Antony Gormley’s ‘Body Politic’ investigates our species’ relationship with its industrially made habitat. For Gormley, this comes at an urgent moment in time when our need for refuge is in dynamic tension with our need to roam: our fundamental migratory nature.
Antony Gormley: Body Politic, 22 Nov 2023 — 28 Jan 2024
Forming the show’s spine, eight concrete sculptures chart a linear course from the courtyard through the gallery’s corridor. Conceived by Gormley as ‘intimate bunkers for one’, each iteration of Retreat (2022–23) is cast to the scale of the artist’s body in 55 mm thick reinforced concrete. Collectively, the sculptures consolidate, structure and embody a spectrum of body postures – variously balanced, compressed and tensioned. Small square orifices at the position of the mouth offer visual access to a body-sized void within. As Gormley has said, ‘The only place where we can find true freedom is within the infinite darkness of the body available to us once the body is still. These works both evoke and embody the space that we all enter the moment we close our eyes. I consider this the most pertinent and potent space of personal freedom and these works celebrate it.’
Presenting a ‘ground’, and grounded like Retreat, Gormley’s Resting Place (2023) unfolds across the expanse of South Gallery II, conjuring a dense urban landscape. This field of fired clay blocks materialises 244 body-forms as a labyrinthine terrain. We are invited to negotiate this maze of bodies at rest: prone, splayed, foetal, spaced with just enough room for our passage. They evoke a range of situations, from the abandonment of bodies on the beach to the plight of those who have been forcibly displaced by crises of conflict, climate change or resource scarcity. In a forthcoming essay on the exhibition, Teresa Kittler has written that Resting Place ‘also speaks to the broader cultural acceptance of the rights of money, goods, ideas and tourists to travel – a phenomenon accelerated by new technologies – at the same time as national governments control or deny that right to migrants.’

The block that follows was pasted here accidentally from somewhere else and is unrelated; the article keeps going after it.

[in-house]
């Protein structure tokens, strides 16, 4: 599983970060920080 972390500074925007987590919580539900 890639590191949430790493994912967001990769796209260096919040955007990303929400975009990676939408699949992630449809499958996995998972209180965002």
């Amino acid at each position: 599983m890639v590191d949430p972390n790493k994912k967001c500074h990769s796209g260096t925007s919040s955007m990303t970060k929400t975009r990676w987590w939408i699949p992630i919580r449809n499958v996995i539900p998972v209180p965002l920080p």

In the North Gallery a series of six ‘Weave Works’ map the volume of the human body. Cast from orthogonal, latticed cast iron bars and exposed to the elements, these rusty sculptures allow space and light to pass through them, creating an illusion of shifting density and bridging sculptural and architectural space. In contrast to the freestanding norms of sculpture, three of the works in Test (2021–23) are propped against the walls of the gallery and the other three touch them, implicating the room as part of the work and making visitors aware of their position within it, as well as their movement inside it.
Within South Gallery I, three thick ribbons of rolled black steel extend from the floor, ceiling and walls, converging in the centre of the room to create a body zone of tangled orthogonal lines. As with Test, Bind (2023) both activates and is activated by the architecture to which it is held. The viewer is invited to duck and dive around this potent three-dimensional drawing.
The final work, Stand (2023), positioned in the 9x9x9 gallery, is made from a Jenga-like stack of Corten steel beams and rises to nearly 5 metres tall. This sculpture acknowledges the entropy of its own construction and the inherent vulnerability of all man-made creations, celebrating sculpture’s capacity to be a focus for hope as well as fear.
Between sanctuary and control, freedom and discipline, ‘Body Politic’ calls upon qualities intrinsic to sculpture – silence, stillness and materiality – to allow visitors to become more aware of their own freedoms of movement and mind.